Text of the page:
Appeal from the United States District Court for the Central District of California; Laughlin E. Waters, Senior District Judge, Presiding; D.C. No. CV-90-305-LEW.
Fletcher and Canby, Circuit Judges, and Reed,**fn** District Judge.
Plaintiff filed a civil rights complaint against many defendants, alleging that all of the defendants, including the United States Government and the FBI, conspired to surround him with "look-alike doubles," who were really FBI agents. The purpose of this conspiracy was allegedly to persecute him because he is Jewish. Appellees are several psychiatrists and one receptionist ("the doctors") who allegedly participated in this conspiracy by permitting the "doubles" to take their place and mistreat plaintiff. This mistreatment allegedly worsened plaintiff's sanity and subjected him to harmful cancer-causing radiation.
All of these defendants moved to dismiss the complaint for failure to state a claim. In two orders, the district court dismissed all of plaintiff's federal claims against these defendants under Fed. R. Civ. P. 12(b) (6), and then dismissed his pendent state claims against these defendants for lack of subject matter jurisdiction. Plaintiff then filed this appeal.
As a preliminary matter, plaintiff objects that appellees' motion to dismiss were untimely. However, the time provided by Fed. R. Civ. P. 12(b) for defendants to make a motion to dismiss does not begin to run until valid service has been effected. Kadet-Kruger & Co. v. Celanese Corp. of America, 216 F. Supp. 249, 250 (N.D. Ill. 1963). These defendants were not validly served before they filed their motions to dismiss. Therefore, their motions were timely.
We review de novo the dismissal of a complaint for failure to state a claim upon which relief can be granted. Karim-Panahi v. Los Angeles Police Dep't, 839 F.2d 621, 623 (9th Cir. 1988). "[A] complaint should not be dismissed for failure to state a claim unless it appears beyond doubt that the plaintiff can prove no set of facts in support of his claim which would entitle him to relief." Conely v. Gibson, 355 U.S. 41, 45-46 (1957) (citations omitted). Furthermore, pro se complaints are held to less stringent standards than formal pleadings drafted by lawyers. Haines v. Kerner, 404 U.S. 519, 520 (1972). Even where a pro se plaintiff fails to state a claim, he or she "must be given leave to amend his or her complaint unless it is 'absolutely clear that the deficiencies of the complaint could not be cured by amendment.'" Noll v. Carlson, 809 F.2d 1446, 1448 (9th Cir. 1987) (quoting Broughton v. Cutter Laboratories, 622 F.2d 458, 460 (9th Cir. 1980)).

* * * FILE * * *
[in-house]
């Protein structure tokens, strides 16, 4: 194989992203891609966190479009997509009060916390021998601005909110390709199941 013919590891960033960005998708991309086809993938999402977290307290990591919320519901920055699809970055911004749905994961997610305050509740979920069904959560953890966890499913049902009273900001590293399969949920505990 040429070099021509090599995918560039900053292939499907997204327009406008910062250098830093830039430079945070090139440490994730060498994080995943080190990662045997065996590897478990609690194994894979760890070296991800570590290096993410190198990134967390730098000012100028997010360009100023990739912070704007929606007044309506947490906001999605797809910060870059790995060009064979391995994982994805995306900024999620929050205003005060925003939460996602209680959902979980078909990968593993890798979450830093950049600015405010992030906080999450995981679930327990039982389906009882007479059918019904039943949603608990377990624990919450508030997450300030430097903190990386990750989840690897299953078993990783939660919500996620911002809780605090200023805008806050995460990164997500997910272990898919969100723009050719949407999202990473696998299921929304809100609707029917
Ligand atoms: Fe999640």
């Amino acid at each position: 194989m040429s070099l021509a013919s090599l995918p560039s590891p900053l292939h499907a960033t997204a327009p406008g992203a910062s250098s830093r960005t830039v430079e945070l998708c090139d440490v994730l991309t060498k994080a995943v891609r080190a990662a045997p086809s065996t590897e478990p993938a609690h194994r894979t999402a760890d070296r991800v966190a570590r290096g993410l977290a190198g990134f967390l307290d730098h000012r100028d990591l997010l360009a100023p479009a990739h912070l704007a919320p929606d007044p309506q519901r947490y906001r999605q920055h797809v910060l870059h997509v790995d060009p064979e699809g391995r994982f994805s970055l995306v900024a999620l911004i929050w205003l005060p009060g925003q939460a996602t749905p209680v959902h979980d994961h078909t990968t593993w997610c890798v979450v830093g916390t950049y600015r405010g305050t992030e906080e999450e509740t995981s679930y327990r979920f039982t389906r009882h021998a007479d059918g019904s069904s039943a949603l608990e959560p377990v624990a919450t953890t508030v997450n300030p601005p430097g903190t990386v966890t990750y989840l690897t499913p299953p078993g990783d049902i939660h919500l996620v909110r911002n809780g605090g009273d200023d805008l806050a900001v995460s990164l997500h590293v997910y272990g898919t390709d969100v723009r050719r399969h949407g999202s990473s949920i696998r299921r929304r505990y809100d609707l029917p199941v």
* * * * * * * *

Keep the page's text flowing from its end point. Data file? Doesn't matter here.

We now review each claim that the district court dismissed. The district court stated the bases for its rulings in its order dismissing the claims against defendants Forman and Siegel. We assume that its rulings regarding defendants Visotsky, Kagen, Berger, and Lee were based on the same reasoning.
The district court dismissed plaintiff's claim under 42 U.S.C. § 1981, holding that because § 1981 only prohibits discrimination against race, not religion, plaintiff's allegation that he was discriminated against because he is Jewish failed to state a claim. The district court, however, incorrectly concluded that Jews are not a race for purposes of § 1981. The Supreme Court has held that Jewish ancestry is a race for purposes of § 1981. Saint Francis College v. Al-Khazraji, 481 U.S. 604, 612, 613 (1987); see also Shaare Tefila Congregation v. Cobb, 481 U.S. 615 (1987) (Jews are a race for purposes of § 1982); Benigni v. City of Hemet, 879 F.2d 473, 478 (9th Cir. 1988).
However, § 1981 is not a general prohibition against all racial discrimination. Its protection is limited to the rights specifically enumerated in the statute: "to make and enforce contracts, to sue, be parties, give evidence, and to the full and equal benefit of all laws and proceedings for the security of persons and property. . . ." 42 U.S.C. § 1981; see Patterson v. McLean Credit Union, 491 U.S. 164 (1989). None of these rights is implicated by plaintiff's allegations of the appellees' conduct, nor does plaintiff appear able to allege that the appellees ...